Two refugee families are preparing to celebrate their first New Zealand Christmas in their new homes next week.
Lorena Mendez and her nine-year-old son Fabian Cuellar Mendez have been refugees for more than two years and along with her husband Fabio and baby Alan, they arrived at the Refugee Resettlement centre in Mangere, South Auckland two months ago.
Husband and wife Tenorio and Anyela De La Cruz have been refugees for six-and-a-half years and also arrived at the resettlement centre at the same time with their three-year-old daughter Ana Maria.
Both families are from Colombia but flew in from Quito, the capital of Ecuador. Despite the peace treaty between Colombia and Ecuador, violence in the country remained rife, they say.
Tenorio said he faced death threats every day and had been forced to flee his home.
Today, after years of being displaced, they will board a plane to the South Island where they'll be resettled into their new homes in Invercargill.
And they're hopeful for a new start.
"I feel happy," explained Mrs De La Cruz.*
"Excited about moving and also to see what our house is going to be like, our neighbours and surroundings," she said.
"I'm feeling a little excitement, anxiety of looking forward to what's awaiting us," added her husband.
"Yes, we're very anxious too to start a new life in a country where there is no violence. I hardly slept last night because I was excited just thinking about having to leave here and travel."
"Yes I'm very excited about leaving," agreed Mrs Mendez.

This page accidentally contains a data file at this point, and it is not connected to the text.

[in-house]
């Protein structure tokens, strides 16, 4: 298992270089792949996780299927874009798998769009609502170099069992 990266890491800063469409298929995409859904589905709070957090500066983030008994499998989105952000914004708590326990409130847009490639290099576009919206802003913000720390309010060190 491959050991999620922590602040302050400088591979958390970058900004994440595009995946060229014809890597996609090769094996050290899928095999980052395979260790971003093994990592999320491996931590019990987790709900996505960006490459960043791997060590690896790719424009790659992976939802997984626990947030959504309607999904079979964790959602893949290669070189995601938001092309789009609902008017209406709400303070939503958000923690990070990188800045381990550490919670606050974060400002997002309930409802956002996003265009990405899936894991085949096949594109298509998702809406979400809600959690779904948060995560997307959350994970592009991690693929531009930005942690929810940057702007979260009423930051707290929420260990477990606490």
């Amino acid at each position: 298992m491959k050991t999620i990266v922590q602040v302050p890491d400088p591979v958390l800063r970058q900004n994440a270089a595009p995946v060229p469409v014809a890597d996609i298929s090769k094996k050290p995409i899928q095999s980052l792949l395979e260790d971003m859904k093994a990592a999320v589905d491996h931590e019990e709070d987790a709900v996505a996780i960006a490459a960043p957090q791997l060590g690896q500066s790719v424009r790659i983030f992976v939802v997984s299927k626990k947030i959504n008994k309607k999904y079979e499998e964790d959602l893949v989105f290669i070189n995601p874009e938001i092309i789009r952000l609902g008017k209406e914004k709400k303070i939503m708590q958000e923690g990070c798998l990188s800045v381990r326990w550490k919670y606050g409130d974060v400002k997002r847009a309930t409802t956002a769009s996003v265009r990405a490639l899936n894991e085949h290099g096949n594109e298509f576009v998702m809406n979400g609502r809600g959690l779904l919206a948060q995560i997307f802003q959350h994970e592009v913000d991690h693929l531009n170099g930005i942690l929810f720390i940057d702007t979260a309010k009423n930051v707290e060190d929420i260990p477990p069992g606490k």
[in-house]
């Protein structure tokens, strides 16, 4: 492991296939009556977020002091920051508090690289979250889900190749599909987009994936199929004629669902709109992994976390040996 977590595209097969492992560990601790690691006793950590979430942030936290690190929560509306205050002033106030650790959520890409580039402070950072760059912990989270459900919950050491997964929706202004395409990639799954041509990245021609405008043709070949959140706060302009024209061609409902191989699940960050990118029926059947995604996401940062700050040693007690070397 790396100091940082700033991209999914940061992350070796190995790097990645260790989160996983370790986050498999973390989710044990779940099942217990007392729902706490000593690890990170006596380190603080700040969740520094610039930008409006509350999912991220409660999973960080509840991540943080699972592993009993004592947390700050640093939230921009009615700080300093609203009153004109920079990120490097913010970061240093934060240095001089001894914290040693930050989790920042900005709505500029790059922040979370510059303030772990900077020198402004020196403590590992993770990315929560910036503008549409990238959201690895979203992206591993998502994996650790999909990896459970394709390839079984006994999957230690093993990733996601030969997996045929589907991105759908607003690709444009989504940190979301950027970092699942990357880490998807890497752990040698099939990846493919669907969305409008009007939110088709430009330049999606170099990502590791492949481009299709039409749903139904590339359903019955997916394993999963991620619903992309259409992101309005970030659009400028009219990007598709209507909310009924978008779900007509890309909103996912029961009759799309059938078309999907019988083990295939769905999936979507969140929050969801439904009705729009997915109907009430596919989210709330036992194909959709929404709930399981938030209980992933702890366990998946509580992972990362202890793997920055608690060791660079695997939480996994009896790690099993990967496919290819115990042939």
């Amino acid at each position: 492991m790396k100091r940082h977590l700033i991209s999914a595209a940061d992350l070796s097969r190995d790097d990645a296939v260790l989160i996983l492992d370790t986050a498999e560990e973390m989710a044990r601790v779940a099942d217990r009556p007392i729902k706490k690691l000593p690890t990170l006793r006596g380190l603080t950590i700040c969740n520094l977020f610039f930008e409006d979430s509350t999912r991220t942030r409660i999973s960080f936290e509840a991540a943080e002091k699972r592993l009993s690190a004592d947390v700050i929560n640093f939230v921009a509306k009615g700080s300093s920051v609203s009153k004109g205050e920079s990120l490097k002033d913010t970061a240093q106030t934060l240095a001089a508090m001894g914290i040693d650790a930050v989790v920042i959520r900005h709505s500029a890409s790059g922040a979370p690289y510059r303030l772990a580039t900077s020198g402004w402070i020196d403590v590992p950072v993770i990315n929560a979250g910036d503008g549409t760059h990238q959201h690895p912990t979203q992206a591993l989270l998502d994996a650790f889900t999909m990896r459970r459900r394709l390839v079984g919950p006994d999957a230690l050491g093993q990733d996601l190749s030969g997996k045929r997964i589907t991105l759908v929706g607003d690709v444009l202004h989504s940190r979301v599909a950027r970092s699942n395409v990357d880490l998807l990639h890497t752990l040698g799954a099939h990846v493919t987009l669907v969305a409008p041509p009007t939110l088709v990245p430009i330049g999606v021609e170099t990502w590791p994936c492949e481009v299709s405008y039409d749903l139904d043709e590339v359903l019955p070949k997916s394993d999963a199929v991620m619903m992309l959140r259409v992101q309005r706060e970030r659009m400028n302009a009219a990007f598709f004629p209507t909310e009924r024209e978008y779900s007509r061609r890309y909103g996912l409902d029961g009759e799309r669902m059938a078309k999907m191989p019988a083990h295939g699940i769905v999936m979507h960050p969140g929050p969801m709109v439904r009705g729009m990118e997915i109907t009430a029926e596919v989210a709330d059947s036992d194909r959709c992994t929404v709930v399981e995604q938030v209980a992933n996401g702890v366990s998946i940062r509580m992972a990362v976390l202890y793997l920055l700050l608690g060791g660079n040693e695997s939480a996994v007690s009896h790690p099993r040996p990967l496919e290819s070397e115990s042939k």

"I'm excited about finding out what the house is going to be like, the streets the neighbours. Everything."
While it will be their first Christmas in New Zealand, both families said they hadn't thought about celebrating it.
"The truth is I haven't made any plans yet," said Mrs Mendez.
"I don't have any plans, I don't know...I don't know if I will be at their (Tenorio and Anyela) house to spend Christmas or somewhere else on the street or if I will be visiting others."
"We don't have any plans either," said Mr De La Cruz.
"The thing would be to arrive there and see what we can do there in Invercargill."
Both Mrs De La Cruz and Mrs Mendez explained that traditionally in Colombia, their families would gather on Christmas Eve and New Year's Eve to eat together and receive blessings from one another.
But this year, Mrs Mendez admitted it will be different.
"I feel it's very different here. But I have to wait and see what it's going to be like because Christmas is new to us. It's different from the way that they celebrate it in Colombia."
Her son Fabian simply explained what he was looking forward to the most.
"My own house," he said.
And they're not expecting any gifts for Christmas.
"The day they told us about our house, that was the best present for me," claimed Mrs Mendez.
"For me, the biggest gift was the day that they told me that I was coming to this beautiful country," added Tenorio. "That's been the biggest gift I've ever received."
But what they don't know is that the Red Cross have organised Christmas gifts for both families and will be waiting at the airport to celebrate the holiday season with them as soon as they arrive.
Immigration resettlement manager Sarah Ward said Immigration New Zealand organised the housing for the families as well as new furniture packages for their homes to help them start their new lives. The Red Cross have also provided them with bedding and cutlery, alongside gifts from other donors.
"Each family here will be matched with a team of volunteers, usually two or three people who are just fantastic because they bring that community sense instantly and when they arrive in Invercargill tomorrow, they'll have a really nice surprise waiting for them.
"And if the weather's good they might even put on a barbecue for them."
The volunteers who will greet the families will also continue to visit them alongside other settlement workers as they rebuild their lives and settle into their new community.
For her first New Zealand Christmas, Mrs Mendez said she is now hopeful for a new future.
"You arrive here with new expectations and you come here with a different view of things. I am here with a hope of a new life."
* The families spoke through a translator.